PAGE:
The Power Station
Fuzzy picture of Michael and Don Johnson
It was a hell of a time. It was really extraordinary.
But things happen and you go with it. I think it’s a plot of strategize and this is working, let’s keep doing it. It doesn’t really work. It’s what you feel you want to do that matters. Makes things more authentic. And they made better music with Duran Duran, than they did with the Power Station. Yet, I think The Power Station album is an incredible record.
Michael as Murdoc
We really bonded over the movie. We never talked about politics. It was always about art. And he worked like I liked to work, just fast. Do it, you shoot it, and you get on with it, you do the next thing, sing the next song, play the next role, do the next take.
Michael and Beverly D’Angelo in Sugar Town
Hollywood has a real strange view of rock ‘n roll. They decide that you’re an idiot. That’s portrayed by Ozzy, or Russell Brand or some dufus. Not that I have anything against them, but its setting up an archetype that isn’t true. When I went to see Sid and Nancy with Steve Jones and Gary Oldman, Gary Oldman was on my left, and Steve Jones was on my right. And at the end of the movie, the lights came on and Gary turned over to me, looked at Steve, and said, “What’d you think?” and Steve took a beat – took a breath, stood up and said, “It’s got nothing to do with it.”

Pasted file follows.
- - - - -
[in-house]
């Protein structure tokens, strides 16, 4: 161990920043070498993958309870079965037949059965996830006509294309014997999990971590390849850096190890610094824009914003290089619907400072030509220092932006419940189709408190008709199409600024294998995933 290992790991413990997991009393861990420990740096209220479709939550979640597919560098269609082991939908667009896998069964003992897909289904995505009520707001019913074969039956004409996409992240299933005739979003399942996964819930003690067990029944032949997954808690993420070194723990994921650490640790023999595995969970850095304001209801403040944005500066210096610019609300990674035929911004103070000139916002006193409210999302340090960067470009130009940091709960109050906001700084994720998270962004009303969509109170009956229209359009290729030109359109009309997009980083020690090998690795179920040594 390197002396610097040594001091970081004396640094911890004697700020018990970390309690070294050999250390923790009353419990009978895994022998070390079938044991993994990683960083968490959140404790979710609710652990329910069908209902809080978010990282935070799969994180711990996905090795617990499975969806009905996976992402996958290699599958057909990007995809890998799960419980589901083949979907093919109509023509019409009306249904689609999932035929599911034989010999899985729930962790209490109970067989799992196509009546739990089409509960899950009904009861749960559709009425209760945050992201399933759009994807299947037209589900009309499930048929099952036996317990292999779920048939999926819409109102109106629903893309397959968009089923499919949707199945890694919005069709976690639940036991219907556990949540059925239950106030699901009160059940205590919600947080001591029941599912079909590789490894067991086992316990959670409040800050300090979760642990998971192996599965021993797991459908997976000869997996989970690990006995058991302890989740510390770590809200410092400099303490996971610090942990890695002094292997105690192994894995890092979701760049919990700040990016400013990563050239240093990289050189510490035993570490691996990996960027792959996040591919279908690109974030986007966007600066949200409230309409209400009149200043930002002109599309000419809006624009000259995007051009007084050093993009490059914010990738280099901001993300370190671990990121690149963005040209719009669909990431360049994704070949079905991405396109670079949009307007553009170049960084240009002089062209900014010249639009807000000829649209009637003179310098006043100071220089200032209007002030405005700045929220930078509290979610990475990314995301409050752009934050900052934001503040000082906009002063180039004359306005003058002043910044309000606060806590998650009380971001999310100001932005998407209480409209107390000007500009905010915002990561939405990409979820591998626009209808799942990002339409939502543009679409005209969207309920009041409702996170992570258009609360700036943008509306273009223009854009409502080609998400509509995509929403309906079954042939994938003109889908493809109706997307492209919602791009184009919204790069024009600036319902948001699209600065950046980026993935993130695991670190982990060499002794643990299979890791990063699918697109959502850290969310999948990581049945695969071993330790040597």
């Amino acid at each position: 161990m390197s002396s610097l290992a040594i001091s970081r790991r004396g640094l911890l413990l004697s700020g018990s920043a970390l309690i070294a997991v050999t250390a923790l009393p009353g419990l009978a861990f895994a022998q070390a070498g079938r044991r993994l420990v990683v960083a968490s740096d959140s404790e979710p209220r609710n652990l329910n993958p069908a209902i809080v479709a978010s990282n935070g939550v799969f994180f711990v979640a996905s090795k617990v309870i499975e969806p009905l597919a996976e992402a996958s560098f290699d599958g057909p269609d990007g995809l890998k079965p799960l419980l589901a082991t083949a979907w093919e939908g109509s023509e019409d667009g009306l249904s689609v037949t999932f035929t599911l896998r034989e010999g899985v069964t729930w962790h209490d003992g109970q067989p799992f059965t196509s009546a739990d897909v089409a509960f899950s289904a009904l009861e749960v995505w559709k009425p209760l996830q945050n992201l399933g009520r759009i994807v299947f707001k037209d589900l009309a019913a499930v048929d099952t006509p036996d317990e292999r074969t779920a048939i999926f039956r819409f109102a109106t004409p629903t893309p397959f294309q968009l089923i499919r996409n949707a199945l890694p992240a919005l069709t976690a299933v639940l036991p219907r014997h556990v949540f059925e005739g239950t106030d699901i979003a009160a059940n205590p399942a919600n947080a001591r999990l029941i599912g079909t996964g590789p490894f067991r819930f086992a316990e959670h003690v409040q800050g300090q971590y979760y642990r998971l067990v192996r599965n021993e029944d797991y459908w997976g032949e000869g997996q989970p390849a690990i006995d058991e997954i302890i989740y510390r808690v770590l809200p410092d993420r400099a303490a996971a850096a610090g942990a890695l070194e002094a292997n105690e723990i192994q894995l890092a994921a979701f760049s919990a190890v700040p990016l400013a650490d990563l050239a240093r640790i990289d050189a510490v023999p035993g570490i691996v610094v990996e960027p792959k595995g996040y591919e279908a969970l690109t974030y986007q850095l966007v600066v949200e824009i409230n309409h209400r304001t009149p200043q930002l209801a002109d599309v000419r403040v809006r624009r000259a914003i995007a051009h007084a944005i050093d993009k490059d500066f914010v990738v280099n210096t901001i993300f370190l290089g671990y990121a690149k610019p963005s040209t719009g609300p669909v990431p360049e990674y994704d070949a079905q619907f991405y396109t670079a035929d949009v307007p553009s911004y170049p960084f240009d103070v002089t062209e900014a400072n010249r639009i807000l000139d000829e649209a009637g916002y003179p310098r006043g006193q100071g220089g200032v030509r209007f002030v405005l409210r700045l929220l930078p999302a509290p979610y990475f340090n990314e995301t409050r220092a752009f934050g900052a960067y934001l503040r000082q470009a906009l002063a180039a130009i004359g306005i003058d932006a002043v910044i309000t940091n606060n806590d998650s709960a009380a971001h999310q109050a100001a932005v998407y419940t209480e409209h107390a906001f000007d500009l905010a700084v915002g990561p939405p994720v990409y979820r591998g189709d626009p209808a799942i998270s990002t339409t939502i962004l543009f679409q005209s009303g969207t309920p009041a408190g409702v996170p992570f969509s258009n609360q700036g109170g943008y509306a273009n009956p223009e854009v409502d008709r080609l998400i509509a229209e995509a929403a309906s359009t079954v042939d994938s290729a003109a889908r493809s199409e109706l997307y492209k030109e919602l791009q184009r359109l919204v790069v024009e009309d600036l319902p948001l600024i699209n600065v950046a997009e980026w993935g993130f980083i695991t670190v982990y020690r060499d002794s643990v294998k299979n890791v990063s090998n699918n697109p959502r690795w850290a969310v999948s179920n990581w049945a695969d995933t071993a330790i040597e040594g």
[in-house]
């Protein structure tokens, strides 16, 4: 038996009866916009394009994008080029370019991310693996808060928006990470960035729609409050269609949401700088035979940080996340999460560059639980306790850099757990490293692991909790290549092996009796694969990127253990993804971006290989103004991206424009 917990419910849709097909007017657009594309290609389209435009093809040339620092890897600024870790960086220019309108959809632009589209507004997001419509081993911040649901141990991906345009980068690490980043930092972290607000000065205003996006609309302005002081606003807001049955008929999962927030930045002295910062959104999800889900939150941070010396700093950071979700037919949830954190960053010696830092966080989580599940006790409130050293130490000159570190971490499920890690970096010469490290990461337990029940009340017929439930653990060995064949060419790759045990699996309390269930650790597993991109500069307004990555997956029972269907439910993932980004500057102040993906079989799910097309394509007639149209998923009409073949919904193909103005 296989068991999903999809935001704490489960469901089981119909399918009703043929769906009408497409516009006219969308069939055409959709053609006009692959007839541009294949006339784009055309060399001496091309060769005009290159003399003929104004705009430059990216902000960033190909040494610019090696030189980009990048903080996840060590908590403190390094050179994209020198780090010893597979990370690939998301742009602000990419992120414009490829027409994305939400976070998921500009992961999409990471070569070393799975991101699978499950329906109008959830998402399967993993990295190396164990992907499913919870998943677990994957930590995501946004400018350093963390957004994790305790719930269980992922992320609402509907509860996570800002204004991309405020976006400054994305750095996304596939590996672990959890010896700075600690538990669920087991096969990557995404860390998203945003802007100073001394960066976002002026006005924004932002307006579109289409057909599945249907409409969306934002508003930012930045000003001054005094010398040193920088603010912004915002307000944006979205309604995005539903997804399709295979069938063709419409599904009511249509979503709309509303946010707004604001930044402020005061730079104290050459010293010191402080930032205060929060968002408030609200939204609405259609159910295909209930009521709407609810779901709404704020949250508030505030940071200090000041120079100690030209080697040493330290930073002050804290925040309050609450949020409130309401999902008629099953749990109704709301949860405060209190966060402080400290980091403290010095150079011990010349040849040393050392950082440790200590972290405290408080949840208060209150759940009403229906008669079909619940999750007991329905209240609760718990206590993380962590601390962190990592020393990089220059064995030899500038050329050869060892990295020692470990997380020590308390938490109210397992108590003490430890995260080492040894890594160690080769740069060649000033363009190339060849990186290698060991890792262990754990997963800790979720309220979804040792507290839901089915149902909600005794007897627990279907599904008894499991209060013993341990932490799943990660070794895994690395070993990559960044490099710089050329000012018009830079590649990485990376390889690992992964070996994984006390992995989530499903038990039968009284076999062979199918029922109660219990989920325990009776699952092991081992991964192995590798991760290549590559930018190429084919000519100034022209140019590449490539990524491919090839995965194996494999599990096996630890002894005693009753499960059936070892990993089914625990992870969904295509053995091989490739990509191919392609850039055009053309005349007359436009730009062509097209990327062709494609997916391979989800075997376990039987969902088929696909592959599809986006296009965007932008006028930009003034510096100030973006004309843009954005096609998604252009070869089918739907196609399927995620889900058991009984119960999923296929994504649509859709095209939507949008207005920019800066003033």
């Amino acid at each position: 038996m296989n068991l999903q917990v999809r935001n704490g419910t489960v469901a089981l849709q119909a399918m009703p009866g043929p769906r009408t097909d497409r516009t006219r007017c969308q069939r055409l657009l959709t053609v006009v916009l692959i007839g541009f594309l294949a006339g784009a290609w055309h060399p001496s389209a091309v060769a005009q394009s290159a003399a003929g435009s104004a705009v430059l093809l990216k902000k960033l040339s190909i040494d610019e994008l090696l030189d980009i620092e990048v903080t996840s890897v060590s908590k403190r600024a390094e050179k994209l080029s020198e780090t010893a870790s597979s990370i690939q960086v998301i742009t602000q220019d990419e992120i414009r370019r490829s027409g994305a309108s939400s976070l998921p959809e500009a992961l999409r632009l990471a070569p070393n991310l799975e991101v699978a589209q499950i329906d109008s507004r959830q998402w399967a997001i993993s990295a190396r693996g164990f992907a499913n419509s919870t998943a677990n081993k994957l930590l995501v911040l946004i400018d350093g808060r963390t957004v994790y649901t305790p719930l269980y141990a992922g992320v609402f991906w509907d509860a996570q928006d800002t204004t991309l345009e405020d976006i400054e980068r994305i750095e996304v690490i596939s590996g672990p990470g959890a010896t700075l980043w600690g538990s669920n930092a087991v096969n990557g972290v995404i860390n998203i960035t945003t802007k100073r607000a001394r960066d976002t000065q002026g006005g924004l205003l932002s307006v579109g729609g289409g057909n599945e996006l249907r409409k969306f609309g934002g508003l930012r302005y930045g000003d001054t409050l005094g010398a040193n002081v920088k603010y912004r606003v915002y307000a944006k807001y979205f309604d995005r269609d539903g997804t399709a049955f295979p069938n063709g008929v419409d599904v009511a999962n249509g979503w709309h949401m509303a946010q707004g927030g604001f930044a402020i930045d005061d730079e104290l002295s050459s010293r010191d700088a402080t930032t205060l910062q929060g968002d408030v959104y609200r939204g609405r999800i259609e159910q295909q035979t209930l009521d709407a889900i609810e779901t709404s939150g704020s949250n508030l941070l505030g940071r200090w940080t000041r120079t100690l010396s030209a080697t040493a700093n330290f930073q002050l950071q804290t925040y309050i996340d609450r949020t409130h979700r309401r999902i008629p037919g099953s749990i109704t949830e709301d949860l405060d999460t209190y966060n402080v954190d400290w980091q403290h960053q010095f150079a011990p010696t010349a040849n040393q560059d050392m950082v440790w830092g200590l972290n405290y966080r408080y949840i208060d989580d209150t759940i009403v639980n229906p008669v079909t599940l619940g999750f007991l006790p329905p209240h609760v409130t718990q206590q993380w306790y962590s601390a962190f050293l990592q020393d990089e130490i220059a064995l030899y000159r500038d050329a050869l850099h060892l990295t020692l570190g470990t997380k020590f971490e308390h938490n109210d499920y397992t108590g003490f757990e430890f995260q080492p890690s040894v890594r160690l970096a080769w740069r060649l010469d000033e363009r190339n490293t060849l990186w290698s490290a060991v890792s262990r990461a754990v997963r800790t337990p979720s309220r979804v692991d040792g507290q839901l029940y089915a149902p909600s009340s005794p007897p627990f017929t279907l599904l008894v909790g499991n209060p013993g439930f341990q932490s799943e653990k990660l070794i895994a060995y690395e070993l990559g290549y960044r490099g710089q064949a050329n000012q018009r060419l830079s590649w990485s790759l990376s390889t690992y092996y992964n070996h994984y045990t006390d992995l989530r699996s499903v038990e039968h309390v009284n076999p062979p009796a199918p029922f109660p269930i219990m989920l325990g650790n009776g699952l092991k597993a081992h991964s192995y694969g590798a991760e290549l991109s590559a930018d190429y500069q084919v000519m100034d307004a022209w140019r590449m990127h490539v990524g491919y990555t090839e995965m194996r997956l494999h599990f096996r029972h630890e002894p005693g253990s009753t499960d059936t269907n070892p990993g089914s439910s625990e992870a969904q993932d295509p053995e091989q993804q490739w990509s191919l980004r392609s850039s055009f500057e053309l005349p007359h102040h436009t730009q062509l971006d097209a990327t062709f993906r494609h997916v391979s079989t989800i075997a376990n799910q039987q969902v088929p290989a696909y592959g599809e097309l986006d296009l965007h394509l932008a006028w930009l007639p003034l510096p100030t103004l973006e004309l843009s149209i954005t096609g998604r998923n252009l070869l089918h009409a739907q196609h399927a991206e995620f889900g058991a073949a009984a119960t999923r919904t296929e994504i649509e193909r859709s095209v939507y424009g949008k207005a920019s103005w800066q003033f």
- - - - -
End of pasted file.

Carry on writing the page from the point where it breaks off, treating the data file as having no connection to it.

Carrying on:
So it’s very difficult to capture rock ’n roll because it’s got nothing to do with what really happens. It is the music that happens.
So it’s bittersweet. I spent two weeks with one of the greatest filmmakers that ever lived, but I had my memory and what I learned to show for it. But you know but that’s it, and one shot of me in black leather. So it’s a little – there’s a classic story about what show business is in that experience.
JC: Right. Now you hadn’t done music in a while. What made you decide to come back and record Carnaby Street.
MDB: Well, I took stock. It’s one of the things that I know you’ve had them, Jeff, yourself, where you, “What am I doing? What do I like to do? What do I want to do?” I’m 64 years old. I was 61-62 when I was down in Texas a lot. A friend of mine has a beautiful ranch down there and I go down there and hang out. And I was reminded by these incredible musicians down there what it was all about, and I would get up and sing.
It increased my awareness of what I really love to do the best, which is sing in a nightclub with a guitar around my neck and play rock ‘n roll music. And that is what I love, so that’s what I’ve proceeded to do. I wrote a bunch of songs. I became very familiar with the social networking and I wrote these posts and people started to dig ‘em and thousands of people started to read them in Facebook and Twitter, all of that stuff.